Please use this identifier to cite or link to this item: https://ahro.austin.org.au/austinjspui/handle/1/16518
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dc.contributor.authorMyers, Kenneth Alexisen_US
dc.contributor.authorInnes, Allan Micheilen_US
dc.contributor.authorMah, Jean Kit-Wahen_US
dc.date2016-11-17en_US
dc.date.accessioned2017-01-16T02:54:19Z-
dc.date.available2017-01-16T02:54:19Z-
dc.date.issued2016-12en_US
dc.identifier.citationPediatrics 2016; 138(6): e20161724en_US
dc.identifier.urihttp://ahro.austin.org.au/austinjspui/handle/1/16518-
dc.description.abstractInverse Marcus Gunn phenomenon is a rare form of congenital facial synkinesis in which jaw movement temporarily elicits ptosis, either unilateral or bilateral. This phenomenon is presumed to result from dysinnervation of facial muscles during development of the nervous system. We describe 2 brothers, both with inverse Marcus Gunn phenomenon in the context of multiple other congenital anomalies, all presumed secondary to a chromosomal abnormality involving 12q duplication and 1p36 deletion. Although a handful of familial cases of congenital facial synkinesis have been previously described, this is the first in which a genetic abnormality has been identified. Of the 4 genetic abnormalities previously described in association with congenital facial synkinesis (based on isolated case reports), 1 also involved duplication at the long arm of chromosome 12. We conclude that duplication of ?1 of the roughly 44 protein-coding genes in the ?6.3-Mb overlap region between the previously published case and our 2 patients is a likely genetic cause of congenital facial synkinesis.en_US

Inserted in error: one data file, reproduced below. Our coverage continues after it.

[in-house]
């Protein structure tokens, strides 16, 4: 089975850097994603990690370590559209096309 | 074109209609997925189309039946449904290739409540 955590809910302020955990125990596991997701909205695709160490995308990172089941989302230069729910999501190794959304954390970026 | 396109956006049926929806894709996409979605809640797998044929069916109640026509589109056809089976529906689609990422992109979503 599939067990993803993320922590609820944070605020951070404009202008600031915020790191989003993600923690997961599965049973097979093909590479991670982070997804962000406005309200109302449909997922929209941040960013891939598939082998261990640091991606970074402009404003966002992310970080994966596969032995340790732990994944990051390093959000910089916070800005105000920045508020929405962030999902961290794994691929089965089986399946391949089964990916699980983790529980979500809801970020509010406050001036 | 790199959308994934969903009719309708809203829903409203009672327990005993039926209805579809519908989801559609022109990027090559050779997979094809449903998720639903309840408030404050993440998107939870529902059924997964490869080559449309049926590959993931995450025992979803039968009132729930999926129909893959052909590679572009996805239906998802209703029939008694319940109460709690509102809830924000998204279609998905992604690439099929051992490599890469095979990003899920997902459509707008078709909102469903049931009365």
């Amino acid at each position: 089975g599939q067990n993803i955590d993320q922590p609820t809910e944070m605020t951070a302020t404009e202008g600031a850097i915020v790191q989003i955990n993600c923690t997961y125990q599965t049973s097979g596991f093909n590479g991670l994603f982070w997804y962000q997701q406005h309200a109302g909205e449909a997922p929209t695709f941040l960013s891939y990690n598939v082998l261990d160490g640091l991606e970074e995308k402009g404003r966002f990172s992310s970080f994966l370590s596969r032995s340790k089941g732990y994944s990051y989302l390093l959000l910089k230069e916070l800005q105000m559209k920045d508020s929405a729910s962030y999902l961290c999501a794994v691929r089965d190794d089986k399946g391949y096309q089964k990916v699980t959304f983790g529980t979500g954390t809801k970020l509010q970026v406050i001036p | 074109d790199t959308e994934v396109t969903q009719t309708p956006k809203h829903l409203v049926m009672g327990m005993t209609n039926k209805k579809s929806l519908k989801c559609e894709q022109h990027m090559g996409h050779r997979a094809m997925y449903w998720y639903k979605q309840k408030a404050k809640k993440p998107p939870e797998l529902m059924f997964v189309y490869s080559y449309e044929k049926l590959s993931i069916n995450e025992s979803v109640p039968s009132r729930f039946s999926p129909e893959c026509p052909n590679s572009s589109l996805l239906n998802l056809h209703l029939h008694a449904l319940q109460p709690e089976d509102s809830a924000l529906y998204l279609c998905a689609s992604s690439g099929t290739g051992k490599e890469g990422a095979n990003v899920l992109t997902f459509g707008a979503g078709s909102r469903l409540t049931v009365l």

dc.language.isoenen_US
dc.titleFamilial congenital facial synkinesis due to 12q duplication: a case report and literature reviewen_US
dc.typeJournal Articleen_US
dc.identifier.affiliationDepartment of Neurology, Epilepsy Research Centre, Austin Health, University of Melbourne, Heidelberg, Victoria, Australiaen_US
dc.identifier.affiliationDepartments of Pediatrics, Cumming School of Medicine, University of Calgary, Calgary, Alberta, Canadaen_US
dc.identifier.affiliationSection of Neurology, Cumming School of Medicine, University of Calgary, Calgary, Alberta, Canadaen_US
dc.identifier.affiliationMedical Genetics, Cumming School of Medicine, University of Calgary, Calgary, Alberta, Canadaen_US
dc.identifier.pubmedurihttps://pubmed.ncbi.nlm.nih.gov/27940697en_US
dc.identifier.doi10.1542/peds.2016-1724en_US
dc.type.contentTexten_US
dc.type.austinJournal Articleen_US
item.languageiso639-1en-
item.openairecristypehttp://purl.org/coar/resource_type/c_18cf-
item.openairetypeJournal Article-
item.grantfulltextnone-
item.cerifentitytypePublications-
item.fulltextNo Fulltext-
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